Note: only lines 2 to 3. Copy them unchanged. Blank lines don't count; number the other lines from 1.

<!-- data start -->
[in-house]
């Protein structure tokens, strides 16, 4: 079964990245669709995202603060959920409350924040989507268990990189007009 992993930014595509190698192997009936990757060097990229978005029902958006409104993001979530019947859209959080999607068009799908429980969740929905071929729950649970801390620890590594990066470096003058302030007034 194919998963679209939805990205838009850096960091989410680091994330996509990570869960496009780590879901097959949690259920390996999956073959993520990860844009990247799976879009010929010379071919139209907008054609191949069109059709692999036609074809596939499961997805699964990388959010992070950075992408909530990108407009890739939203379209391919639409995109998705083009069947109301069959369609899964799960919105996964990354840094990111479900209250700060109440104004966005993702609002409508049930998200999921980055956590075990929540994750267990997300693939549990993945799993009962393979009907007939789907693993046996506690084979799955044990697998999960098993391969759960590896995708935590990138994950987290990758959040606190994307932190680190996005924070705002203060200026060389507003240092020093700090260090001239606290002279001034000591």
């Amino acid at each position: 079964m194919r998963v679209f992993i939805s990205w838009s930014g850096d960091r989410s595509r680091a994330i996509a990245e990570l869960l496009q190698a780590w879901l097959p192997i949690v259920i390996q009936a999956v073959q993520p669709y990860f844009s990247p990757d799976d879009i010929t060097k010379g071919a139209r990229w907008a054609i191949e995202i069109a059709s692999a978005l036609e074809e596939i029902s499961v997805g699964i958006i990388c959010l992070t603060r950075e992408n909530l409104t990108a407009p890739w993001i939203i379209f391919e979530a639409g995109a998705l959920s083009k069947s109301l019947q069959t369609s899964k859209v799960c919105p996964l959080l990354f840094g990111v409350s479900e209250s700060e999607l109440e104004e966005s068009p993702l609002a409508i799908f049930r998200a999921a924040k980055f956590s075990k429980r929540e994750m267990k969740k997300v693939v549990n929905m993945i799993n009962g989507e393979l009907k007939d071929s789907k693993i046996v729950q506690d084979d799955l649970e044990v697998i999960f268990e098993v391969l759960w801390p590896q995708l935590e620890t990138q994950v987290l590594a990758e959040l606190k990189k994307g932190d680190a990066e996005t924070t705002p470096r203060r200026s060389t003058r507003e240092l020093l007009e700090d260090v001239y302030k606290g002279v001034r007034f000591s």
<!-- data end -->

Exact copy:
């Protein structure tokens, strides 16, 4: 079964990245669709995202603060959920409350924040989507268990990189007009 992993930014595509190698192997009936990757060097990229978005029902958006409104993001979530019947859209959080999607068009799908429980969740929905071929729950649970801390620890590594990066470096003058302030007034 194919998963679209939805990205838009850096960091989410680091994330996509990570869960496009780590879901097959949690259920390996999956073959993520990860844009990247799976879009010929010379071919139209907008054609191949069109059709692999036609074809596939499961997805699964990388959010992070950075992408909530990108407009890739939203379209391919639409995109998705083009069947109301069959369609899964799960919105996964990354840094990111479900209250700060109440104004966005993702609002409508049930998200999921980055956590075990929540994750267990997300693939549990993945799993009962393979009907007939789907693993046996506690084979799955044990697998999960098993391969759960590896995708935590990138994950987290990758959040606190994307932190680190996005924070705002203060200026060389507003240092020093700090260090001239606290002279001034000591």
């Amino acid at each position: 079964m194919r998963v679209f992993i939805s990205w838009s930014g850096d960091r989410s595509r680091a994330i996509a990245e990570l869960l496009q190698a780590w879901l097959p192997i949690v259920i390996q009936a999956v073959q993520p669709y990860f844009s990247p990757d799976d879009i010929t060097k010379g071919a139209r990229w907008a054609i191949e995202i069109a059709s692999a978005l036609e074809e596939i029902s499961v997805g699964i958006i990388c959010l992070t603060r950075e992408n909530l409104t990108a407009p890739w993001i939203i379209f391919e979530a639409g995109a998705l959920s083009k069947s109301l019947q069959t369609s899964k859209v799960c919105p996964l959080l990354f840094g990111v409350s479900e209250s700060e999607l109440e104004e966005s068009p993702l609002a409508i799908f049930r998200a999921a924040k980055f956590s075990k429980r929540e994750m267990k969740k997300v693939v549990n929905m993945i799993n009962g989507e393979l009907k007939d071929s789907k693993i046996v729950q506690d084979d799955l649970e044990v697998i999960f268990e098993v391969l759960w801390p590896q995708l935590e620890t990138q994950v987290l590594a990758e959040l606190k990189k994307g932190d680190a990066e996005t924070t705002p470096r203060r200026s060389t003058r507003e240092l020093l007009e700090d260090v001239y302030k606290g002279v001034r007034f000591s």